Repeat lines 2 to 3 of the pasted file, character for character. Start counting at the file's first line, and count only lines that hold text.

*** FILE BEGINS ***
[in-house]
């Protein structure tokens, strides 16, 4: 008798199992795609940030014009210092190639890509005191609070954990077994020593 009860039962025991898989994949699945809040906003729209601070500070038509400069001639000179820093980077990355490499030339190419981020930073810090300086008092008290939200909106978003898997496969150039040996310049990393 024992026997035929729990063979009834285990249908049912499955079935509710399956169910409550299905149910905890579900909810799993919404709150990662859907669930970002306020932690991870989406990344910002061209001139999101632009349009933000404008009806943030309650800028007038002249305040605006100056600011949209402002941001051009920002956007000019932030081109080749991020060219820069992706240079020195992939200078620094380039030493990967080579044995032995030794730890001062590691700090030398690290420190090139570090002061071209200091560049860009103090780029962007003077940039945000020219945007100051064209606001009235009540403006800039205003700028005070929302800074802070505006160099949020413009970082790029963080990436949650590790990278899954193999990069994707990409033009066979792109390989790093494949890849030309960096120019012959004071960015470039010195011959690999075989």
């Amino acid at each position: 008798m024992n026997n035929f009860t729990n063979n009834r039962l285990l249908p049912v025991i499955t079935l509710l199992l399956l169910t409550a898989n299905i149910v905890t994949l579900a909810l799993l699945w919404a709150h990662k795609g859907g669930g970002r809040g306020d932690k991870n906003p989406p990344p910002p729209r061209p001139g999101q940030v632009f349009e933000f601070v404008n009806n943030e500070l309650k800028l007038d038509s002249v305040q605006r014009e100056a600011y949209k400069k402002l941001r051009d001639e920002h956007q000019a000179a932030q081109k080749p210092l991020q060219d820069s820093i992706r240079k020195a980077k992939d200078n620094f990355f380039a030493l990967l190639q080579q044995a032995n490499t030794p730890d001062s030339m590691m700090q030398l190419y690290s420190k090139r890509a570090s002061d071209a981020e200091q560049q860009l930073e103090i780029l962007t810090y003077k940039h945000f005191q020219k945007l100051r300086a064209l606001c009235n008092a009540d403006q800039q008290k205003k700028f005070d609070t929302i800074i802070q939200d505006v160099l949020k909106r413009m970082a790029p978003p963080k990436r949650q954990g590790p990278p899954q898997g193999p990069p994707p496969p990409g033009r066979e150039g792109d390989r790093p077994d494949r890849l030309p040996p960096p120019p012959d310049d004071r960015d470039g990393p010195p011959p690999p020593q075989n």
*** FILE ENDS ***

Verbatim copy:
């Protein structure tokens, strides 16, 4: 008798199992795609940030014009210092190639890509005191609070954990077994020593 009860039962025991898989994949699945809040906003729209601070500070038509400069001639000179820093980077990355490499030339190419981020930073810090300086008092008290939200909106978003898997496969150039040996310049990393 024992026997035929729990063979009834285990249908049912499955079935509710399956169910409550299905149910905890579900909810799993919404709150990662859907669930970002306020932690991870989406990344910002061209001139999101632009349009933000404008009806943030309650800028007038002249305040605006100056600011949209402002941001051009920002956007000019932030081109080749991020060219820069992706240079020195992939200078620094380039030493990967080579044995032995030794730890001062590691700090030398690290420190090139570090002061071209200091560049860009103090780029962007003077940039945000020219945007100051064209606001009235009540403006800039205003700028005070929302800074802070505006160099949020413009970082790029963080990436949650590790990278899954193999990069994707990409033009066979792109390989790093494949890849030309960096120019012959004071960015470039010195011959690999075989």
């Amino acid at each position: 008798m024992n026997n035929f009860t729990n063979n009834r039962l285990l249908p049912v025991i499955t079935l509710l199992l399956l169910t409550a898989n299905i149910v905890t994949l579900a909810l799993l699945w919404a709150h990662k795609g859907g669930g970002r809040g306020d932690k991870n906003p989406p990344p910002p729209r061209p001139g999101q940030v632009f349009e933000f601070v404008n009806n943030e500070l309650k800028l007038d038509s002249v305040q605006r014009e100056a600011y949209k400069k402002l941001r051009d001639e920002h956007q000019a000179a932030q081109k080749p210092l991020q060219d820069s820093i992706r240079k020195a980077k992939d200078n620094f990355f380039a030493l990967l190639q080579q044995a032995n490499t030794p730890d001062s030339m590691m700090q030398l190419y690290s420190k090139r890509a570090s002061d071209a981020e200091q560049q860009l930073e103090i780029l962007t810090y003077k940039h945000f005191q020219k945007l100051r300086a064209l606001c009235n008092a009540d403006q800039q008290k205003k700028f005070d609070t929302i800074i802070q939200d505006v160099l949020k909106r413009m970082a790029p978003p963080k990436r949650q954990g590790p990278p899954q898997g193999p990069p994707p496969p990409g033009r066979e150039g792109d390989r790093p077994d494949r890849l030309p040996p960096p120019p012959d310049d004071r960015d470039g990393p010195p011959p690999p020593q075989n």